Intel Flex Memory Technology
Two modules with different capacities will always be run in asymmetric mode. As soon as the capacity in both memory channels is the same, the chipset will run in symmetrical dual channel mode. As one would expect, the performance suffers, but it is still much better than running single channel.
It sounds much like another marketing buzz word, but there is real value behind it. With recent chipsets and motherboards, you can either insert DIM modules arbitrarily and run the system in single channel mode, or you can go for two DIMMs with the same capacity. Preferably, the memory pair should even be identical, so that it is possible to run the fastest timing settings.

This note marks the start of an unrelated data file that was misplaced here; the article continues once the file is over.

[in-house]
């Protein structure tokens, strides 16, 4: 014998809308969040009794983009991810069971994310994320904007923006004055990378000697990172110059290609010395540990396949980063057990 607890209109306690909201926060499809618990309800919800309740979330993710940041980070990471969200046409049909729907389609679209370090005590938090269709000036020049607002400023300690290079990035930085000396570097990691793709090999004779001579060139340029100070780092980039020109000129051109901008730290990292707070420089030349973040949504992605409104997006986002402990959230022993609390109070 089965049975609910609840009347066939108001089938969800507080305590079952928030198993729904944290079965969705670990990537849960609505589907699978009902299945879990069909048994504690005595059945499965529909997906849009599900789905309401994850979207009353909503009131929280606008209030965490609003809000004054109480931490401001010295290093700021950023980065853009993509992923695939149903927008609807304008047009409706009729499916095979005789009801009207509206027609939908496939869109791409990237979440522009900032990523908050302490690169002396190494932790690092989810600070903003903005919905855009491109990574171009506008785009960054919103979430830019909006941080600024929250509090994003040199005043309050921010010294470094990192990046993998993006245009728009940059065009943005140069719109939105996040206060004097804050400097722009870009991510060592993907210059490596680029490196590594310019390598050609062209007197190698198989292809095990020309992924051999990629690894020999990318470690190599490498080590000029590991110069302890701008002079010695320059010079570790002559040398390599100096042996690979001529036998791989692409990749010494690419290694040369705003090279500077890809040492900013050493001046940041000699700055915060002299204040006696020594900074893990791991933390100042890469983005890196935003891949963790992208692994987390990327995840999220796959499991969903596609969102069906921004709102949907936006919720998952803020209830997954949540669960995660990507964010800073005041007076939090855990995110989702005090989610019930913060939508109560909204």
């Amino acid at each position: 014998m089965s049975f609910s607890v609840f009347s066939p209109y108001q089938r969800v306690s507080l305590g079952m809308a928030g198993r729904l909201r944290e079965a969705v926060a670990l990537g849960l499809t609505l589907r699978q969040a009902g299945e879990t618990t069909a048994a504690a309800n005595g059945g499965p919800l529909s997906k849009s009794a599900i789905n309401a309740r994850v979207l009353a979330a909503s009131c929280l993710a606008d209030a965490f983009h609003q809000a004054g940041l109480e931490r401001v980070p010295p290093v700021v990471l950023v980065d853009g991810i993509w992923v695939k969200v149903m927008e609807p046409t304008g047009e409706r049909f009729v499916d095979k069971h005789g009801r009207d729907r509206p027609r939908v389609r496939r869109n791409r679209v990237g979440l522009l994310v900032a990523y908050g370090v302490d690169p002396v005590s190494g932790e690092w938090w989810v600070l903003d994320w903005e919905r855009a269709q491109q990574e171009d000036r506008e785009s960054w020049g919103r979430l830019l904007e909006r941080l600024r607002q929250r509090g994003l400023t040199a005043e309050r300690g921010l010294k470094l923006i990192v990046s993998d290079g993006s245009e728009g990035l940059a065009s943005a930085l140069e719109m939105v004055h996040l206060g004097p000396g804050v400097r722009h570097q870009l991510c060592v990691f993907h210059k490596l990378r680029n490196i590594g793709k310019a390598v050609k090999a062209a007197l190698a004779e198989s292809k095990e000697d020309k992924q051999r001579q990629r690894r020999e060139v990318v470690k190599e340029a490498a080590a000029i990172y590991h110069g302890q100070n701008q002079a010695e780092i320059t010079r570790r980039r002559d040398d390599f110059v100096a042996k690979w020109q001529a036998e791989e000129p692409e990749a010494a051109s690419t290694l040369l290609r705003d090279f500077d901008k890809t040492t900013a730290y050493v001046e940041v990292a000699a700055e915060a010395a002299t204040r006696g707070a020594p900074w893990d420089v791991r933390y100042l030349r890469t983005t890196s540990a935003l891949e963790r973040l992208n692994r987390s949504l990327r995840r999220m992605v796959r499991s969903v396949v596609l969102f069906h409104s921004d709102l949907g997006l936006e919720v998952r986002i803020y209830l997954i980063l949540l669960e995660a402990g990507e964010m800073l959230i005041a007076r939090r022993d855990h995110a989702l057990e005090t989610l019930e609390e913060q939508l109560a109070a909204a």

Intel may have been very quick to realize that memory timings would only have little impact on their DDR2 / PCI Express / LGA 775 platform. This could be one reason why Flex Memory Technology was introduced. By looking more closely at this term, we quickly learn how it works: It is possible to run dual-channel modes with different memory equipment in order to facilitate upgrades. How does it sound to run dual channel with 2x 256 MB in one channel and 1x 512 MB in the other one?
Intel's presentation does not go into detail about the performance one can expect in this dual channel symmetric mode, so we decided to run a couple of benchmarks. Here we picked the ATI Radeon X600 and another 3.6 GHz Pentium 4 Processor 560, as our first test system was busy with the platform benchmarks.